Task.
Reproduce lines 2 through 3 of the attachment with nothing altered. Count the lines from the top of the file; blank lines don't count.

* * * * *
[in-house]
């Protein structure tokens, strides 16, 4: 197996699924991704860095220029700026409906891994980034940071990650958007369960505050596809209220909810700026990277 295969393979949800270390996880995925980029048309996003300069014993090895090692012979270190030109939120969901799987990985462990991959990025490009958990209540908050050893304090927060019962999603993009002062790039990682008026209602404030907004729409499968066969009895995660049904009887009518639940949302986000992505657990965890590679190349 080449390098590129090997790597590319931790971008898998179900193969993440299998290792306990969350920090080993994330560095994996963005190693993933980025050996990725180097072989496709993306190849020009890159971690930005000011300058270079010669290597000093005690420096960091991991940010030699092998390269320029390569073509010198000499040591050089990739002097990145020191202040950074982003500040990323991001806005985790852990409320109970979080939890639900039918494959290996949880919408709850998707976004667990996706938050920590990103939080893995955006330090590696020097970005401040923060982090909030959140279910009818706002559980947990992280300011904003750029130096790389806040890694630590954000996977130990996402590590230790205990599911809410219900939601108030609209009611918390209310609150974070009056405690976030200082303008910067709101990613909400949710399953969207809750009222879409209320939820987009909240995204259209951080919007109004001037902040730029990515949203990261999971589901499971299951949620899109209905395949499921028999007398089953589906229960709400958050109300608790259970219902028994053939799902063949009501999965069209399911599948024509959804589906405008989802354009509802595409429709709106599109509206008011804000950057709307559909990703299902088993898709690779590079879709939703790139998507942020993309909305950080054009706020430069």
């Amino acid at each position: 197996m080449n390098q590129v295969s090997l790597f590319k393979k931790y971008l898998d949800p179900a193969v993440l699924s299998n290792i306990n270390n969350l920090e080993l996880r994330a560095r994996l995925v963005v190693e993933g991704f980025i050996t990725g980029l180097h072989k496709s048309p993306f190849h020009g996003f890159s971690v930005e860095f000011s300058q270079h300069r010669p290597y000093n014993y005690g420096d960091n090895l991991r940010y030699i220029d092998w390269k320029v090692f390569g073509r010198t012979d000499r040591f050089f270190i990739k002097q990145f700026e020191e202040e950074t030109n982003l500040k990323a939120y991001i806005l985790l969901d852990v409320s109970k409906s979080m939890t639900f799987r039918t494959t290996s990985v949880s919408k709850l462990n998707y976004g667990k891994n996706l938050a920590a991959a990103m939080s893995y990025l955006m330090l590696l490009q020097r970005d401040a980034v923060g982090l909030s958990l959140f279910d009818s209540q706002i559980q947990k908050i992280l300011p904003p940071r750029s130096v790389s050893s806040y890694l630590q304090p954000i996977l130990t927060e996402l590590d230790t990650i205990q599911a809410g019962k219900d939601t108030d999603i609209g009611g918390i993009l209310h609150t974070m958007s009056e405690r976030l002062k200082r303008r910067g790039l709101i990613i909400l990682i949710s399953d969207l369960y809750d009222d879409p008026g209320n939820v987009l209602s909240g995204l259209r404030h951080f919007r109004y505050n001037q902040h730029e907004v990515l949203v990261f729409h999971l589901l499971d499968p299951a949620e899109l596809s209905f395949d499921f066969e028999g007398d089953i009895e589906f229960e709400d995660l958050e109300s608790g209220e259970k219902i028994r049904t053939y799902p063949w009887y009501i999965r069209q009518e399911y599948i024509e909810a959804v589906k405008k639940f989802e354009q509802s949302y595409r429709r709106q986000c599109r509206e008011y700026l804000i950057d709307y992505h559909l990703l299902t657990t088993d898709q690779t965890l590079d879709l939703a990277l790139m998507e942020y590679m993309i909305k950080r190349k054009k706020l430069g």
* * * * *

């Protein structure tokens, strides 16, 4: 197996699924991704860095220029700026409906891994980034940071990650958007369960505050596809209220909810700026990277 295969393979949800270390996880995925980029048309996003300069014993090895090692012979270190030109939120969901799987990985462990991959990025490009958990209540908050050893304090927060019962999603993009002062790039990682008026209602404030907004729409499968066969009895995660049904009887009518639940949302986000992505657990965890590679190349 080449390098590129090997790597590319931790971008898998179900193969993440299998290792306990969350920090080993994330560095994996963005190693993933980025050996990725180097072989496709993306190849020009890159971690930005000011300058270079010669290597000093005690420096960091991991940010030699092998390269320029390569073509010198000499040591050089990739002097990145020191202040950074982003500040990323991001806005985790852990409320109970979080939890639900039918494959290996949880919408709850998707976004667990996706938050920590990103939080893995955006330090590696020097970005401040923060982090909030959140279910009818706002559980947990992280300011904003750029130096790389806040890694630590954000996977130990996402590590230790205990599911809410219900939601108030609209009611918390209310609150974070009056405690976030200082303008910067709101990613909400949710399953969207809750009222879409209320939820987009909240995204259209951080919007109004001037902040730029990515949203990261999971589901499971299951949620899109209905395949499921028999007398089953589906229960709400958050109300608790259970219902028994053939799902063949009501999965069209399911599948024509959804589906405008989802354009509802595409429709709106599109509206008011804000950057709307559909990703299902088993898709690779590079879709939703790139998507942020993309909305950080054009706020430069």
């Amino acid at each position: 197996m080449n390098q590129v295969s090997l790597f590319k393979k931790y971008l898998d949800p179900a193969v993440l699924s299998n290792i306990n270390n969350l920090e080993l996880r994330a560095r994996l995925v963005v190693e993933g991704f980025i050996t990725g980029l180097h072989k496709s048309p993306f190849h020009g996003f890159s971690v930005e860095f000011s300058q270079h300069r010669p290597y000093n014993y005690g420096d960091n090895l991991r940010y030699i220029d092998w390269k320029v090692f390569g073509r010198t012979d000499r040591f050089f270190i990739k002097q990145f700026e020191e202040e950074t030109n982003l500040k990323a939120y991001i806005l985790l969901d852990v409320s109970k409906s979080m939890t639900f799987r039918t494959t290996s990985v949880s919408k709850l462990n998707y976004g667990k891994n996706l938050a920590a991959a990103m939080s893995y990025l955006m330090l590696l490009q020097r970005d401040a980034v923060g982090l909030s958990l959140f279910d009818s209540q706002i559980q947990k908050i992280l300011p904003p940071r750029s130096v790389s050893s806040y890694l630590q304090p954000i996977l130990t927060e996402l590590d230790t990650i205990q599911a809410g019962k219900d939601t108030d999603i609209g009611g918390i993009l209310h609150t974070m958007s009056e405690r976030l002062k200082r303008r910067g790039l709101i990613i909400l990682i949710s399953d969207l369960y809750d009222d879409p008026g209320n939820v987009l209602s909240g995204l259209r404030h951080f919007r109004y505050n001037q902040h730029e907004v990515l949203v990261f729409h999971l589901l499971d499968p299951a949620e899109l596809s209905f395949d499921f066969e028999g007398d089953i009895e589906f229960e709400d995660l958050e109300s608790g209220e259970k219902i028994r049904t053939y799902p063949w009887y009501i999965r069209q009518e399911y599948i024509e909810a959804v589906k405008k639940f989802e354009q509802s949302y595409r429709r709106q986000c599109r509206e008011y700026l804000i950057d709307y992505h559909l990703l299902t657990t088993d898709q690779t965890l590079d879709l939703a990277l790139m998507e942020y590679m993309i909305k950080r190349k054009k706020l430069g």